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Look what I grew!
An occasional series highlighting items from home gardens
1012Grew sj
Betty Richardson of Gainesville holds one of the lemons that grew on the skinny tree in her backyard over the summer. - photo by Kristen Morales

About 15 years ago, Betty Richardson's aunt gave her a seedling from a lemon. Richardson promptly planted it and let a skinny plant grow from it. Occasionally, it would grow a tiny flower but never much more than that - until this past summer, when a few days of heavy rains caused the flowers to go a step further and produce fruit. The tree also has its own protection - 2-inch-long thorns sticking out of its branches.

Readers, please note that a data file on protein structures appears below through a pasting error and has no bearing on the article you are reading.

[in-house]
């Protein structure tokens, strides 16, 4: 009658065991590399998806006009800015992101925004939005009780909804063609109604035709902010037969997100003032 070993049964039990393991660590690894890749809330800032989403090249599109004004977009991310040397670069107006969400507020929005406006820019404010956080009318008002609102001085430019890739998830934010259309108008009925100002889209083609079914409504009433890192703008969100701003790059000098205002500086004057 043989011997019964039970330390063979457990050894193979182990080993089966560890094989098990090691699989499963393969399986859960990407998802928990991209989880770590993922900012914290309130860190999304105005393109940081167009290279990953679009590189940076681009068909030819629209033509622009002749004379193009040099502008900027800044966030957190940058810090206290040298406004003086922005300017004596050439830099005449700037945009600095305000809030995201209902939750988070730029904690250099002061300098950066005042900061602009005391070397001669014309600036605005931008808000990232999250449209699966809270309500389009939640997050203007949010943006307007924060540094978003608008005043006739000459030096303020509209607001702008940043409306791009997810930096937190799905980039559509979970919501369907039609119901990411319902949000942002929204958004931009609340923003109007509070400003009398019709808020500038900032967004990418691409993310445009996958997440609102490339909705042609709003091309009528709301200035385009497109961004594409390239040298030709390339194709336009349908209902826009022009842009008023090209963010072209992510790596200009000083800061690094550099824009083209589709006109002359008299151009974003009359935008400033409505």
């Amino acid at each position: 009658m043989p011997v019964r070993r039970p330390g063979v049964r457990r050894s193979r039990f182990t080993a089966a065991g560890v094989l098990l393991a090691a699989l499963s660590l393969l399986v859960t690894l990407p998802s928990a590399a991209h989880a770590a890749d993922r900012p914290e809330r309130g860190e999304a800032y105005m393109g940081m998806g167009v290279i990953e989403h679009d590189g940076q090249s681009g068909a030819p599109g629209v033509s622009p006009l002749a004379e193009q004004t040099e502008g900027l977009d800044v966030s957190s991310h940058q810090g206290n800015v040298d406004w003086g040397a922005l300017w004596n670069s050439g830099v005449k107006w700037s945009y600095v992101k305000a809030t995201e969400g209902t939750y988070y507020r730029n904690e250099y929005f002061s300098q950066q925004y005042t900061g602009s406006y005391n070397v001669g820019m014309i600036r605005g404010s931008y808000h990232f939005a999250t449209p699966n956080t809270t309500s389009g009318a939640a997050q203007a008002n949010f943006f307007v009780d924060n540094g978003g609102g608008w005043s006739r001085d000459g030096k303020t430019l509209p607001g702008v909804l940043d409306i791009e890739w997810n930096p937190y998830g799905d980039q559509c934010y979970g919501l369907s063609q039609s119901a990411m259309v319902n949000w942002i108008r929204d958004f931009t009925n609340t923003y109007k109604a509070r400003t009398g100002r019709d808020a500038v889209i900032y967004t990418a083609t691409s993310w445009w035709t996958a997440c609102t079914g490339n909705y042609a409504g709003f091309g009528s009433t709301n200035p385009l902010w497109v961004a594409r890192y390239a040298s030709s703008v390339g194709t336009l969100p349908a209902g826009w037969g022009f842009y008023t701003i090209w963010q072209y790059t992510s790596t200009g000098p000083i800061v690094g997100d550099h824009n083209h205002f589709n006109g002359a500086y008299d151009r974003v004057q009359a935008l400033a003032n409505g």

What she grew: A variety of lemon. "My aunt gave it to me about 15 years ago and it was about this big," Richardson said, holding her hands about 6 inches apart. A little Web research told us it's common for lemons grown from seed to have thorns, which this tree does, and it can take at least seven years for some varieties to produce fruit.

Why she decided to grow it: "Because it was my aunt's and she gave it to me," Richardson said. "This is the first year I noticed blooms on it."

Does it require any special care: "Evidently not ... when it rains the water just runs right here."

How the plant will be used: Richardson doesn't plan on doing any cooking with the lemons, since they are a bit small and are filled with about a dozen large, round seeds. "Maybe let friends come by and look at it because they've never seen one."

Would she grow it again: "It's going to stay here unless these thorns start to stick out and I get stuck good on it."

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